By Brodie Malatt
The University of Iowa will soon turn to the campus community to seek input about restructuring and streamlining its academic departments while working with more limited resources.
For Phase 1 of the Academic Structure 2020 study, a handful of University of Iowa deans collected information about departments over the summer. UI interim Provost Sue Curry presented updates on the deans’ work at the Faculty Council meeting in the University Capitol Center on Tuesday.
Prior to former UI Provost Barry Butler’s departure from the UI, he directed deans to conduct the Academic Structure 2020 study. It is an effort by the university to review Iowa’s college departments and degrees to help support the “limited resources for academic success,” Curry said, along with becoming an advanced, forward-looking establishment.
“The student experience is critical here,” she said. Issues such as general-education requirements and degree audits can get complicated as popular undergraduate degrees become more interdisciplinary rather than remaining in a single academic department, she said.
UI President Bruce Harreld said in a May interview with The Daily Iowan that the university’s academic structure has remained unchanged over the past couple decades as the work done in the UI has become more interdisciplinary. Meanwhile, other institutions “have continued to evolve theirs.”
“We have colleges and departments, so we have a structure in place,” he said. “But an awful lot of the work we’re doing, particularly from a research perspective, is actually more across. … Those types of issues, if you don’t study them every now and then and back up and say, ‘Where are we,’ and you stay where you are for a 20-year period.”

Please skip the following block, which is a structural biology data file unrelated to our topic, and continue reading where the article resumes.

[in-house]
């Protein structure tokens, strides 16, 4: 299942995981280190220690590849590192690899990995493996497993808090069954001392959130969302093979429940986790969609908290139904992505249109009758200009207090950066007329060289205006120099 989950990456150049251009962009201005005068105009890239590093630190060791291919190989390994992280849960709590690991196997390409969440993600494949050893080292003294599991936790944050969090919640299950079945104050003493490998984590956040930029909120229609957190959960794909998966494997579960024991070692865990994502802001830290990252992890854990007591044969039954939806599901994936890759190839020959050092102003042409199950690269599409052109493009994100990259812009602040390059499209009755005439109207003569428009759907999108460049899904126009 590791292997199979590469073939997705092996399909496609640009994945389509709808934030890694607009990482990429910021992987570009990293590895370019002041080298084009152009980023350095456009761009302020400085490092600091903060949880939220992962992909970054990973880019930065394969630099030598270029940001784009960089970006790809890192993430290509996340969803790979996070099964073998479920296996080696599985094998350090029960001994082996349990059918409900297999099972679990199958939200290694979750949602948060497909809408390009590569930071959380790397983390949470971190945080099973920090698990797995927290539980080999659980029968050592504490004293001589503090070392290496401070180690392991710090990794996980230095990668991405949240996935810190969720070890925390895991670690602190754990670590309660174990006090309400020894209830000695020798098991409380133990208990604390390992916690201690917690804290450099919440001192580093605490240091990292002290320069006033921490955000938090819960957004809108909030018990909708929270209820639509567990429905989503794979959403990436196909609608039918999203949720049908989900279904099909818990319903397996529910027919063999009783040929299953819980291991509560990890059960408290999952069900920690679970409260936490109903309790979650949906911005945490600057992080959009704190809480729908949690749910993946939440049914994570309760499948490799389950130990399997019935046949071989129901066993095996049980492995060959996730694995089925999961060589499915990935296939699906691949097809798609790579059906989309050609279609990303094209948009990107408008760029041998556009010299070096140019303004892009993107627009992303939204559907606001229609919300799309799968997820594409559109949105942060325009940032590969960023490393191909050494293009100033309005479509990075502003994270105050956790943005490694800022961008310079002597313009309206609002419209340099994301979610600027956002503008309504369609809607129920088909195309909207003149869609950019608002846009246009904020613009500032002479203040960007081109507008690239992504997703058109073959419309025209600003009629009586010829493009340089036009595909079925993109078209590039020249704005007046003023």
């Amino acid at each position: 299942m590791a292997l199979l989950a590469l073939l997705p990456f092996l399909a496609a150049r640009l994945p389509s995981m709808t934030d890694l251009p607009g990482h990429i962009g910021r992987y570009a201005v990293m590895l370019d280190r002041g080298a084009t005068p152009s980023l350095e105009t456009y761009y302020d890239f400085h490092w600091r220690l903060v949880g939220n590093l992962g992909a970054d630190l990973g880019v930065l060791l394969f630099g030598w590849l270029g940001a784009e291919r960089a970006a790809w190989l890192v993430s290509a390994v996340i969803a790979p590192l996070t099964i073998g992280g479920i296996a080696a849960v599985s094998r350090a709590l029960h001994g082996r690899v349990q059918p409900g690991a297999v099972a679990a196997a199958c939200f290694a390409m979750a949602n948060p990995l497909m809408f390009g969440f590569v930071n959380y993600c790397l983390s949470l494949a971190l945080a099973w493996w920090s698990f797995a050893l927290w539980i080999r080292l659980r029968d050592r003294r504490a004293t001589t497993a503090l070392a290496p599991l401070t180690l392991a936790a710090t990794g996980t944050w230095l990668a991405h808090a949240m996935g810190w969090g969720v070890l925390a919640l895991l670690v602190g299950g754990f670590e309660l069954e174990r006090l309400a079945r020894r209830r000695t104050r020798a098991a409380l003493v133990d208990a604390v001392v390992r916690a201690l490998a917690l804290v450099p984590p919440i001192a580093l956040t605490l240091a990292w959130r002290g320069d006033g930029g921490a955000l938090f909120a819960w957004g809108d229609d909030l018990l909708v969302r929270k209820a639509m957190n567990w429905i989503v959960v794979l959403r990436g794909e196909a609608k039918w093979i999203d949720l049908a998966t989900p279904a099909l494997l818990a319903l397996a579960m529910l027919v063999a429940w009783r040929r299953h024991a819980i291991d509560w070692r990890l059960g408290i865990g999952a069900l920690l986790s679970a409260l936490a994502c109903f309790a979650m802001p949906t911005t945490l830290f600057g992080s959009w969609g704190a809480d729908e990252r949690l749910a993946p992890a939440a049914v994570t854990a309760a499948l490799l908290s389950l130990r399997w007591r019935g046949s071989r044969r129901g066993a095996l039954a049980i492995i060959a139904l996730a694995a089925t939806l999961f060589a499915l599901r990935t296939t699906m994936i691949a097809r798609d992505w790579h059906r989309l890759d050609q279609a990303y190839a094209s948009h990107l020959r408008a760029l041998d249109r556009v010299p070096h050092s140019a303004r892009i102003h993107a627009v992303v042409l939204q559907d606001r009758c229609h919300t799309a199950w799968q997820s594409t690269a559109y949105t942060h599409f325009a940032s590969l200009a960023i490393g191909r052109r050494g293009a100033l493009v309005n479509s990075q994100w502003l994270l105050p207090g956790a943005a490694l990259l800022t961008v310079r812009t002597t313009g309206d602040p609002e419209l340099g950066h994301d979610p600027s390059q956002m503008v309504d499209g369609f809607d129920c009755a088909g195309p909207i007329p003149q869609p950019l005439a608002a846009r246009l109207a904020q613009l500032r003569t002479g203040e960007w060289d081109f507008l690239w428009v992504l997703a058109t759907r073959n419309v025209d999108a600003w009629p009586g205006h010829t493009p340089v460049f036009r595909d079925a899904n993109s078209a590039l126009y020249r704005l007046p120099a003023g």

Psychological and brain sciences Professor Ed Wasserman called for information to not only be gathered from the UI, but also collected from other universities as well to use as benchmarks while the UI makes organizational changes.
Members of the faculty group raised questions about the quality and type of information that had been gathered in Phase 1. History Professor Katherine Tachau disagreed with Phase 1’s small scope of engagement being limited to a few academic deans.
“Faculty need to be involved in that beginning phase,” she said. She argued that faculty engagement in the study would be key to bridging the students and UI administration.
Curry said although Phase 1 does not have the wide-ranging involvement with faculty, students, and staff that faculty members had wanted, the process was conducted with the UI’s Strategic Plan in mind. The main goals outlined in the plan include Research & Discovery, Student Success, and Engagement.
The results from the Phase 1 report will be used to kick off Phase 2, which is exclusively focused on receiving feedback from the whole UI community, Curry said. The goal of Phase 2 is to broadly and openly engage the campus in response to the suggestions gathered while compiling the Phase 1 report.
There will be a steering committee charged with “collecting, synthesizing, and creating a Phase 2 Report,” Curry said. Tom Rice, the academic director of the UI Pappajohn Education Center in Des Moines, has been selected to lead the committee to steer the direction of Phase 2. The committee will host town halls, along with constituent meetings, to try to get as many points of reference as possible.
Open engagement for Phase 2 will last until the end of the calendar year, giving the committee plenty of time to review all submitted resources, Curry said. The Phase 2 report is slated to be released around the start of the spring 2018 semester once all the information is processed.
“We’re building this plane as we fly it,” Curry said. “Our goal isn’t to become someone else; it’s to be the best that we can be.”